The San Diego County Water Authority’s Lake Hodges Pumped Storage Project is now fully operational and delivering up to 40 megawatts of electricity to the region, helping San Diego Gas & Electric meet San Diego County’s energy needs in the hot weather of late summer.
The project, which moves water between Lake Hodges and the Olivenhain Reservoir, provides 20,000 acre-feet of emergency water storage. Its twin 28,000-horsepower pump turbines also can generate enough power for 26,000 homes. The first turbine began adding power to the grid in September 2011; the second finished testing and started operations in late August 2012.
“This is a great project because it benefits our region in three important ways,” Water Authority Board Chair Michael T. Hogan said. “It enhances the reliability of the region’s water supply, it helps meet the region’s electricity demands and it benefits ratepayers by generating revenue to offset part of our operating costs.”
The Lake Hodges project is a key part of the Water Authority’s $1.5 billion Emergency Storage Project, a system of reservoirs, pipelines and pumping stations designed to ensure that up to a six-month supply of locally stored water will be available for the San Diego region if a disaster or other event interrupts imported water deliveries.
The project generates hydroelectric power on demand for the region by sending water from Olivenhain Reservoir through the pump turbines as it flows approximately 770 feet downhill into Lake Hodges. Power is generated during daylight hours when electricity demand is highest, and water is pumped back into Olivenhain Reservoir during off-peak hours when energy costs less.
The Water Authority has a long-term power purchase agreement with SDG&E that includes terms for buying power produced by the project and a reduced rate on energy required to operate the project.
“The Lake Hodges water facility is a unique project that will enhance reliability to the electric grid by providing additional local power to our customers here in San Diego, especially when supplies may be tight,” said Michael R. Niggli, president and chief operating officer for SDG&E. “This additional resource allows SDG&E to help meet our customers’ needs by having a flexible fast responding asset that will provide additional power to the grid quickly and reliably when needed, and help us integrate intermittent renewable power sources. We extend our congratulations to the San Diego County Water Authority for making this important project possible.”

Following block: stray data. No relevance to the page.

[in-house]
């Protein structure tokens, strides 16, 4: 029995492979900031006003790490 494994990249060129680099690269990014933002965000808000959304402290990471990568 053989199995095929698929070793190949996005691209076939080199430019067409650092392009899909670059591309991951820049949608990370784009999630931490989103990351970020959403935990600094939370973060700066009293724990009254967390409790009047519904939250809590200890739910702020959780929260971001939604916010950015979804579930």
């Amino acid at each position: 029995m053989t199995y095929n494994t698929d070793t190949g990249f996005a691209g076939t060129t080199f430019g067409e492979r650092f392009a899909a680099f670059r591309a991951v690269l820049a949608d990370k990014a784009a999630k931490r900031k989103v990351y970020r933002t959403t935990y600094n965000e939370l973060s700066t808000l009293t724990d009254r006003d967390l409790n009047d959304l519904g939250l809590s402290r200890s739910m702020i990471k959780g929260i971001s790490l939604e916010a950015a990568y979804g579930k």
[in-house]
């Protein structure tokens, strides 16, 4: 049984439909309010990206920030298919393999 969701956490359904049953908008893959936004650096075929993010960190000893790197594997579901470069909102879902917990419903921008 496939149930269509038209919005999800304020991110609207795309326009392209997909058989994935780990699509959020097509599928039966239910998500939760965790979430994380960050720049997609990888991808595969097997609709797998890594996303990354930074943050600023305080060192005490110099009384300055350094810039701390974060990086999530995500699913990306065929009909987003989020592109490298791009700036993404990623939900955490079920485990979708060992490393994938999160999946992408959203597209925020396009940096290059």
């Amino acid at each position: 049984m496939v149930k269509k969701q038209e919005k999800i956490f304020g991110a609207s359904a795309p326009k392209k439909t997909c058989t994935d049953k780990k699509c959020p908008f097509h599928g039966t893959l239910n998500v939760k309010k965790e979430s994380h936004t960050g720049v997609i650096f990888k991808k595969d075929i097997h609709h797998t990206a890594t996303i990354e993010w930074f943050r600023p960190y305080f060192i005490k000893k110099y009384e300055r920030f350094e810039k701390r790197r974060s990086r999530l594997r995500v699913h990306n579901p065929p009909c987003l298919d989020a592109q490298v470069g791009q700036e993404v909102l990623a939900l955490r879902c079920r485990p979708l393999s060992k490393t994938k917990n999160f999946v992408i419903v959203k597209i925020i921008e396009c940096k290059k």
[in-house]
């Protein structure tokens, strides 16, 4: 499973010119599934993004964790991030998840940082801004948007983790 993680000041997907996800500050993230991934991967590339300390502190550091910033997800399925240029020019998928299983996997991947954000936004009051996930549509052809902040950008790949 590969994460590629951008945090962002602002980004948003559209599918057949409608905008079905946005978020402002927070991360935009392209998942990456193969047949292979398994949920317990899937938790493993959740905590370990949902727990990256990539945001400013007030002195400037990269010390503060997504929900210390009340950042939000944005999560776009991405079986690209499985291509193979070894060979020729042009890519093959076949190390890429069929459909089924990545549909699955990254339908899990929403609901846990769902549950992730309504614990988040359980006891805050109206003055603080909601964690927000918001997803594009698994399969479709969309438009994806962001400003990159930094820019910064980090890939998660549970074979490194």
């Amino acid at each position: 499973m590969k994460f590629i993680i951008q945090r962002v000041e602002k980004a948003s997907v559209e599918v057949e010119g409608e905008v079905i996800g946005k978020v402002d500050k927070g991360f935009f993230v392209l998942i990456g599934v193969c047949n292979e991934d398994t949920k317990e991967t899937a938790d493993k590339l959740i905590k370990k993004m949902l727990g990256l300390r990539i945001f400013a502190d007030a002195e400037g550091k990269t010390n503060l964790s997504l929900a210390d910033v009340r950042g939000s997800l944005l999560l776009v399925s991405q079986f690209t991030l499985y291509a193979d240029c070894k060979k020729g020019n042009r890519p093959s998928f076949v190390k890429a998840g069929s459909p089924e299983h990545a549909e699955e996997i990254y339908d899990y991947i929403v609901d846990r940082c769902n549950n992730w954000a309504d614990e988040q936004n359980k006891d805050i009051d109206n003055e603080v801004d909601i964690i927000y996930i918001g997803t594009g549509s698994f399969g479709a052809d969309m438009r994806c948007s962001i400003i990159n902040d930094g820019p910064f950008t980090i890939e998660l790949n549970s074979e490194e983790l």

The project could produce between $2 million and $3 million a year in revenue plus additional savings from lower energy costs. The exact amount will depend on how frequently the project is needed to help meet peak power demands and other factors.
“This savings and revenue will be used to help meet our budget needs and manage future water rates,” Hogan said. “This will help control our costs for decades.”
In addition to producing hydroelectric power at Lake Hodges, the Water Authority has generated electricity at its Rancho Peñasquitos Hydroelectric Facility near Interstate 15 and Mercy Road since December 2006. The facility, which can generate up to 4.5 MW of power as water flows through the Water Authority’s Second Aqueduct, produced more than $1 million in revenue during the last fiscal year.
The Lake Hodges project connects the city of San Diego’s Lake Hodges to the Water Authority’s Olivenhain Reservoir and the regional water distribution system for the first time. Previously, Lake Hodges water was available only to local customers of the Santa Fe Irrigation District and San Dieguito Water District.
The connection, via an underground pipeline, will make 20,000 acre-feet of water in Lake Hodges available for emergency use around the county. An acre-foot is about 325,900 gallons, or enough to supply two average single-family households of four people for a year. The project enables the Water Authority to add imported water to Lake Hodges to provide a more consistent water supply and lake level during dry years. It can also move captured runoff out of Lake Hodges during wet years for storage elsewhere, reducing the potential for lost water from overflows of the reservoir’s dam. Lake Hodges has the largest watershed of all lakes in the region.